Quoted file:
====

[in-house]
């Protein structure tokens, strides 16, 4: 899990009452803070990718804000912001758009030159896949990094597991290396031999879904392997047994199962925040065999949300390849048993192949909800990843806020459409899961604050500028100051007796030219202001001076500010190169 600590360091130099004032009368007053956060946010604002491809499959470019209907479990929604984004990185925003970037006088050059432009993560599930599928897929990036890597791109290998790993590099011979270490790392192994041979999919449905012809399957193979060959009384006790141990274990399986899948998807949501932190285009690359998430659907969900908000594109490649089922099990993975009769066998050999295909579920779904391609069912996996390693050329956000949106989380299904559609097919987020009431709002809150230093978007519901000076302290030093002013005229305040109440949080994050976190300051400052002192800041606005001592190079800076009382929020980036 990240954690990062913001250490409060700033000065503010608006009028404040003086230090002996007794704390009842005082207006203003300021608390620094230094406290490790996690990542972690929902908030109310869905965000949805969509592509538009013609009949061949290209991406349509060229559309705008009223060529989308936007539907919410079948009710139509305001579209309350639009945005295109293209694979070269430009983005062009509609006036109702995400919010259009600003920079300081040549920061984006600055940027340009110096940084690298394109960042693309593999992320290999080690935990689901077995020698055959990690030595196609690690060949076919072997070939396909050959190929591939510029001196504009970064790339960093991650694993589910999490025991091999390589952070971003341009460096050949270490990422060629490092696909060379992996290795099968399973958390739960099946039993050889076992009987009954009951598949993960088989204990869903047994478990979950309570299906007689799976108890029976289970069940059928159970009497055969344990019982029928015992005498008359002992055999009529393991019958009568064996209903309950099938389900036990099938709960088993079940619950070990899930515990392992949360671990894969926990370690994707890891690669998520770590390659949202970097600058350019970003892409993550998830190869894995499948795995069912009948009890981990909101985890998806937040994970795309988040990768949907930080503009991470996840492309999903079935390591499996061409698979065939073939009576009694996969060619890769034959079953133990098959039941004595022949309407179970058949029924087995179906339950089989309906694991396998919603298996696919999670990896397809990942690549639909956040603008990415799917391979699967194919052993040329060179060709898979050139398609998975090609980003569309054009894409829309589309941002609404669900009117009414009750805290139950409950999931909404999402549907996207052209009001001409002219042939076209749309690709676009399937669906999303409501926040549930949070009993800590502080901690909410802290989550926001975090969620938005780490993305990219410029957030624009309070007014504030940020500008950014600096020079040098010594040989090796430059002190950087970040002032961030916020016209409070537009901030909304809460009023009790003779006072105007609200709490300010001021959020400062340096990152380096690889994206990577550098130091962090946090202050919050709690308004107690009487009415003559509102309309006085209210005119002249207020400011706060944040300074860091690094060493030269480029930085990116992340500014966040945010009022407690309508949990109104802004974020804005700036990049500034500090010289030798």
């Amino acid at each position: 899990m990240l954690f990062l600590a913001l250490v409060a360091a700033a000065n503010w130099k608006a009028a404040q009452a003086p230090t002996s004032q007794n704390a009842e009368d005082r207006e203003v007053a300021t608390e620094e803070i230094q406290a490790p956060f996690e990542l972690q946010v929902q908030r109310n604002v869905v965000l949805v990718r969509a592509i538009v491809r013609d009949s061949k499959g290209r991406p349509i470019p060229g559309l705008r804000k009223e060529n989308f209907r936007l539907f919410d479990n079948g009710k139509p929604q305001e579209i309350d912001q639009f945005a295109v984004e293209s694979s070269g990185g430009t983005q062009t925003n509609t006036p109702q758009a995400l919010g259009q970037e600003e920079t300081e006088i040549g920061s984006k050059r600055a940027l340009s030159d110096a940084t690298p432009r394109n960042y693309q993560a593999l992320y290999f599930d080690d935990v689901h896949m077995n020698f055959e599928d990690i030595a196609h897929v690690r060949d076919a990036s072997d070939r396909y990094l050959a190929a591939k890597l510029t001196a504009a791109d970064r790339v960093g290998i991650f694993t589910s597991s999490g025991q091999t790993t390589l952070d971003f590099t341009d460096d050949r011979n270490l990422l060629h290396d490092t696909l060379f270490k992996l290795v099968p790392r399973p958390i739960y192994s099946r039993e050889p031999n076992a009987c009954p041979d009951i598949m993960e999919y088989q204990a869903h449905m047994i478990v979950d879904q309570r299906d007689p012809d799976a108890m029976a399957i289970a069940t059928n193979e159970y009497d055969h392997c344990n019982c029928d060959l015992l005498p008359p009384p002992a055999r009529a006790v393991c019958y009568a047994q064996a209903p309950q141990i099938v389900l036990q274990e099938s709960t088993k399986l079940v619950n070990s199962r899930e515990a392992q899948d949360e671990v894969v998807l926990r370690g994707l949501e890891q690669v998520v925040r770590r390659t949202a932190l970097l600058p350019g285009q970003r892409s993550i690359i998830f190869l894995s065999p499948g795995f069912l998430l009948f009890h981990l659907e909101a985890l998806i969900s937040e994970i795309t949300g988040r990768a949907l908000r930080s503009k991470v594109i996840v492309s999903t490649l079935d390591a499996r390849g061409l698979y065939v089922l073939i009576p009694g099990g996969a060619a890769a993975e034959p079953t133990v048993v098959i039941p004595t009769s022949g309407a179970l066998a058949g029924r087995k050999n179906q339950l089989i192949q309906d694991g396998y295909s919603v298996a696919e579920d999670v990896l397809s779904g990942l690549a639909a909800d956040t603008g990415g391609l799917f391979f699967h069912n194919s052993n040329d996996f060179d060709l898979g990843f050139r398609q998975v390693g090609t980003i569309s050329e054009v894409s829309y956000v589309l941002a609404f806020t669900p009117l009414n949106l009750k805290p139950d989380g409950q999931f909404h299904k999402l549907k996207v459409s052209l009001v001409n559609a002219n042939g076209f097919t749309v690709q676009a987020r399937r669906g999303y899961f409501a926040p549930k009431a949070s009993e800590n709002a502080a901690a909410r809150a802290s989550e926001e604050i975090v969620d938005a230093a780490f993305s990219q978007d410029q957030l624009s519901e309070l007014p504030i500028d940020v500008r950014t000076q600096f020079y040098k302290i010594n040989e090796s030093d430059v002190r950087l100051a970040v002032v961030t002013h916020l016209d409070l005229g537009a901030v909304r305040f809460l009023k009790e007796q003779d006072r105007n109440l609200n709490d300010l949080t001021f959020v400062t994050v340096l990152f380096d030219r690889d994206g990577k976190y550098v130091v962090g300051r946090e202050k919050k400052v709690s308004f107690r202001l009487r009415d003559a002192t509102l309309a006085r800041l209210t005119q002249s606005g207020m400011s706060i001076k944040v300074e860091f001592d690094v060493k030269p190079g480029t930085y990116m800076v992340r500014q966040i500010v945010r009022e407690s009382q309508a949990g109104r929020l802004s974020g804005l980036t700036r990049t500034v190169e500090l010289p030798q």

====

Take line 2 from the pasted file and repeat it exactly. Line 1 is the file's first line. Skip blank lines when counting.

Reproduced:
């Protein structure tokens, strides 16, 4: 899990009452803070990718804000912001758009030159896949990094597991290396031999879904392997047994199962925040065999949300390849048993192949909800990843806020459409899961604050500028100051007796030219202001001076500010190169 600590360091130099004032009368007053956060946010604002491809499959470019209907479990929604984004990185925003970037006088050059432009993560599930599928897929990036890597791109290998790993590099011979270490790392192994041979999919449905012809399957193979060959009384006790141990274990399986899948998807949501932190285009690359998430659907969900908000594109490649089922099990993975009769066998050999295909579920779904391609069912996996390693050329956000949106989380299904559609097919987020009431709002809150230093978007519901000076302290030093002013005229305040109440949080994050976190300051400052002192800041606005001592190079800076009382929020980036 990240954690990062913001250490409060700033000065503010608006009028404040003086230090002996007794704390009842005082207006203003300021608390620094230094406290490790996690990542972690929902908030109310869905965000949805969509592509538009013609009949061949290209991406349509060229559309705008009223060529989308936007539907919410079948009710139509305001579209309350639009945005295109293209694979070269430009983005062009509609006036109702995400919010259009600003920079300081040549920061984006600055940027340009110096940084690298394109960042693309593999992320290999080690935990689901077995020698055959990690030595196609690690060949076919072997070939396909050959190929591939510029001196504009970064790339960093991650694993589910999490025991091999390589952070971003341009460096050949270490990422060629490092696909060379992996290795099968399973958390739960099946039993050889076992009987009954009951598949993960088989204990869903047994478990979950309570299906007689799976108890029976289970069940059928159970009497055969344990019982029928015992005498008359002992055999009529393991019958009568064996209903309950099938389900036990099938709960088993079940619950070990899930515990392992949360671990894969926990370690994707890891690669998520770590390659949202970097600058350019970003892409993550998830190869894995499948795995069912009948009890981990909101985890998806937040994970795309988040990768949907930080503009991470996840492309999903079935390591499996061409698979065939073939009576009694996969060619890769034959079953133990098959039941004595022949309407179970058949029924087995179906339950089989309906694991396998919603298996696919999670990896397809990942690549639909956040603008990415799917391979699967194919052993040329060179060709898979050139398609998975090609980003569309054009894409829309589309941002609404669900009117009414009750805290139950409950999931909404999402549907996207052209009001001409002219042939076209749309690709676009399937669906999303409501926040549930949070009993800590502080901690909410802290989550926001975090969620938005780490993305990219410029957030624009309070007014504030940020500008950014600096020079040098010594040989090796430059002190950087970040002032961030916020016209409070537009901030909304809460009023009790003779006072105007609200709490300010001021959020400062340096990152380096690889994206990577550098130091962090946090202050919050709690308004107690009487009415003559509102309309006085209210005119002249207020400011706060944040300074860091690094060493030269480029930085990116992340500014966040945010009022407690309508949990109104802004974020804005700036990049500034500090010289030798």